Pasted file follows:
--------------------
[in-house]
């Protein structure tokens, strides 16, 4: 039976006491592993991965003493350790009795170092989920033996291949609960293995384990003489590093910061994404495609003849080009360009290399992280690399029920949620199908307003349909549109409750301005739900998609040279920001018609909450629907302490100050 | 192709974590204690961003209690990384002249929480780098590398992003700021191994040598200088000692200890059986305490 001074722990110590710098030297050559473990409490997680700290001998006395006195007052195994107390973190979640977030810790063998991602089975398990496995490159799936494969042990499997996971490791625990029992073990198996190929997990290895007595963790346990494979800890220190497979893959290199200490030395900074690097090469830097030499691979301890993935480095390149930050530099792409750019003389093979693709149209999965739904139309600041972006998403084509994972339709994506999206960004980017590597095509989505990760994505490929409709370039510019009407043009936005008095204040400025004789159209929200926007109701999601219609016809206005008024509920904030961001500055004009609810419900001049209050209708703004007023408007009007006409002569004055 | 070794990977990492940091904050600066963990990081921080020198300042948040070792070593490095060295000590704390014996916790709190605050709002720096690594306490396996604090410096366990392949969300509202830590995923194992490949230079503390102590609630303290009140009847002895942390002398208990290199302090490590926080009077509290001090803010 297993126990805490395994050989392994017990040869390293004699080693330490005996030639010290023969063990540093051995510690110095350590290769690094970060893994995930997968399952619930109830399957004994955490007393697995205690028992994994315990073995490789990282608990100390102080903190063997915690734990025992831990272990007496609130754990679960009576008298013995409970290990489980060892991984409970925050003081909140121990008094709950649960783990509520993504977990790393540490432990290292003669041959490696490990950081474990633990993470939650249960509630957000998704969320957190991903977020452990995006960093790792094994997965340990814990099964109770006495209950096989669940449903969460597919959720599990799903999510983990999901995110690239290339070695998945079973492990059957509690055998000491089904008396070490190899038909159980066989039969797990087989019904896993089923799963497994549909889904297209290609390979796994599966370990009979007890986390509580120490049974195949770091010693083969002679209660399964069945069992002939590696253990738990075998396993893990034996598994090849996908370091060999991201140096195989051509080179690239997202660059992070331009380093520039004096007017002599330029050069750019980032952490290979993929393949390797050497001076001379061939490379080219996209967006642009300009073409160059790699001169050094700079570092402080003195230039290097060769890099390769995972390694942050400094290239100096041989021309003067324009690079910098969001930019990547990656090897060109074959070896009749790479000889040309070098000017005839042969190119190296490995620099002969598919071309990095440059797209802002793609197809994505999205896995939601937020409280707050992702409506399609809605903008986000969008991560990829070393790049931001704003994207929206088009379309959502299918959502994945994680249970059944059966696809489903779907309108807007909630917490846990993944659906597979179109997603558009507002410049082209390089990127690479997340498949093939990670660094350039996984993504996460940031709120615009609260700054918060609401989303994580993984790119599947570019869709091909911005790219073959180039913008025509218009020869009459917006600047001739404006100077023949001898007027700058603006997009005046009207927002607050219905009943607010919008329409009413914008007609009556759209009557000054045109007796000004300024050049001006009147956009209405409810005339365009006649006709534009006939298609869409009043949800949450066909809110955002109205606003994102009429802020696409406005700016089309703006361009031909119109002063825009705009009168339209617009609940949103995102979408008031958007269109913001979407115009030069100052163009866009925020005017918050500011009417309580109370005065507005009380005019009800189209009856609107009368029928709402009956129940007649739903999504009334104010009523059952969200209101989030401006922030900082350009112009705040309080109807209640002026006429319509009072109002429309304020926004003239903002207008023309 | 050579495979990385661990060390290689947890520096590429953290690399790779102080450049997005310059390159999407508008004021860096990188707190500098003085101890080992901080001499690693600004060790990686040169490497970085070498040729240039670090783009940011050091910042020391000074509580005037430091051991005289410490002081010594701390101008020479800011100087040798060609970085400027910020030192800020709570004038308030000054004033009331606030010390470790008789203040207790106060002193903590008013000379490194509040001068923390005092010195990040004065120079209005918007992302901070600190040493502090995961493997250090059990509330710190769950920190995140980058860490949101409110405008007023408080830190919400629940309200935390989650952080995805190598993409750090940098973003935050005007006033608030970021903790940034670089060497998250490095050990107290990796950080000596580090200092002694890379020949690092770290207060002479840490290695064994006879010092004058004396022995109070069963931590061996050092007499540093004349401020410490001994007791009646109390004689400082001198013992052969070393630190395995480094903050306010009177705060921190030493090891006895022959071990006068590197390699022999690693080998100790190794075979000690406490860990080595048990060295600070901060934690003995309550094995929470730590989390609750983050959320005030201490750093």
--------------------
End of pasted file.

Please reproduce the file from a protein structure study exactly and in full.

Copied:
[in-house]
């Protein structure tokens, strides 16, 4: 039976006491592993991965003493350790009795170092989920033996291949609960293995384990003489590093910061994404495609003849080009360009290399992280690399029920949620199908307003349909549109409750301005739900998609040279920001018609909450629907302490100050 | 192709974590204690961003209690990384002249929480780098590398992003700021191994040598200088000692200890059986305490 001074722990110590710098030297050559473990409490997680700290001998006395006195007052195994107390973190979640977030810790063998991602089975398990496995490159799936494969042990499997996971490791625990029992073990198996190929997990290895007595963790346990494979800890220190497979893959290199200490030395900074690097090469830097030499691979301890993935480095390149930050530099792409750019003389093979693709149209999965739904139309600041972006998403084509994972339709994506999206960004980017590597095509989505990760994505490929409709370039510019009407043009936005008095204040400025004789159209929200926007109701999601219609016809206005008024509920904030961001500055004009609810419900001049209050209708703004007023408007009007006409002569004055 | 070794990977990492940091904050600066963990990081921080020198300042948040070792070593490095060295000590704390014996916790709190605050709002720096690594306490396996604090410096366990392949969300509202830590995923194992490949230079503390102590609630303290009140009847002895942390002398208990290199302090490590926080009077509290001090803010 297993126990805490395994050989392994017990040869390293004699080693330490005996030639010290023969063990540093051995510690110095350590290769690094970060893994995930997968399952619930109830399957004994955490007393697995205690028992994994315990073995490789990282608990100390102080903190063997915690734990025992831990272990007496609130754990679960009576008298013995409970290990489980060892991984409970925050003081909140121990008094709950649960783990509520993504977990790393540490432990290292003669041959490696490990950081474990633990993470939650249960509630957000998704969320957190991903977020452990995006960093790792094994997965340990814990099964109770006495209950096989669940449903969460597919959720599990799903999510983990999901995110690239290339070695998945079973492990059957509690055998000491089904008396070490190899038909159980066989039969797990087989019904896993089923799963497994549909889904297209290609390979796994599966370990009979007890986390509580120490049974195949770091010693083969002679209660399964069945069992002939590696253990738990075998396993893990034996598994090849996908370091060999991201140096195989051509080179690239997202660059992070331009380093520039004096007017002599330029050069750019980032952490290979993929393949390797050497001076001379061939490379080219996209967006642009300009073409160059790699001169050094700079570092402080003195230039290097060769890099390769995972390694942050400094290239100096041989021309003067324009690079910098969001930019990547990656090897060109074959070896009749790479000889040309070098000017005839042969190119190296490995620099002969598919071309990095440059797209802002793609197809994505999205896995939601937020409280707050992702409506399609809605903008986000969008991560990829070393790049931001704003994207929206088009379309959502299918959502994945994680249970059944059966696809489903779907309108807007909630917490846990993944659906597979179109997603558009507002410049082209390089990127690479997340498949093939990670660094350039996984993504996460940031709120615009609260700054918060609401989303994580993984790119599947570019869709091909911005790219073959180039913008025509218009020869009459917006600047001739404006100077023949001898007027700058603006997009005046009207927002607050219905009943607010919008329409009413914008007609009556759209009557000054045109007796000004300024050049001006009147956009209405409810005339365009006649006709534009006939298609869409009043949800949450066909809110955002109205606003994102009429802020696409406005700016089309703006361009031909119109002063825009705009009168339209617009609940949103995102979408008031958007269109913001979407115009030069100052163009866009925020005017918050500011009417309580109370005065507005009380005019009800189209009856609107009368029928709402009956129940007649739903999504009334104010009523059952969200209101989030401006922030900082350009112009705040309080109807209640002026006429319509009072109002429309304020926004003239903002207008023309 | 050579495979990385661990060390290689947890520096590429953290690399790779102080450049997005310059390159999407508008004021860096990188707190500098003085101890080992901080001499690693600004060790990686040169490497970085070498040729240039670090783009940011050091910042020391000074509580005037430091051991005289410490002081010594701390101008020479800011100087040798060609970085400027910020030192800020709570004038308030000054004033009331606030010390470790008789203040207790106060002193903590008013000379490194509040001068923390005092010195990040004065120079209005918007992302901070600190040493502090995961493997250090059990509330710190769950920190995140980058860490949101409110405008007023408080830190919400629940309200935390989650952080995805190598993409750090940098973003935050005007006033608030970021903790940034670089060497998250490095050990107290990796950080000596580090200092002694890379020949690092770290207060002479840490290695064994006879010092004058004396022995109070069963931590061996050092007499540093004349401020410490001994007791009646109390004689400082001198013992052969070393630190395995480094903050306010009177705060921190030493090891006895022959071990006068590197390699022999690693080998100790190794075979000690406490860990080595048990060295600070901060934690003995309550094995929470730590989390609750983050959320005030201490750093």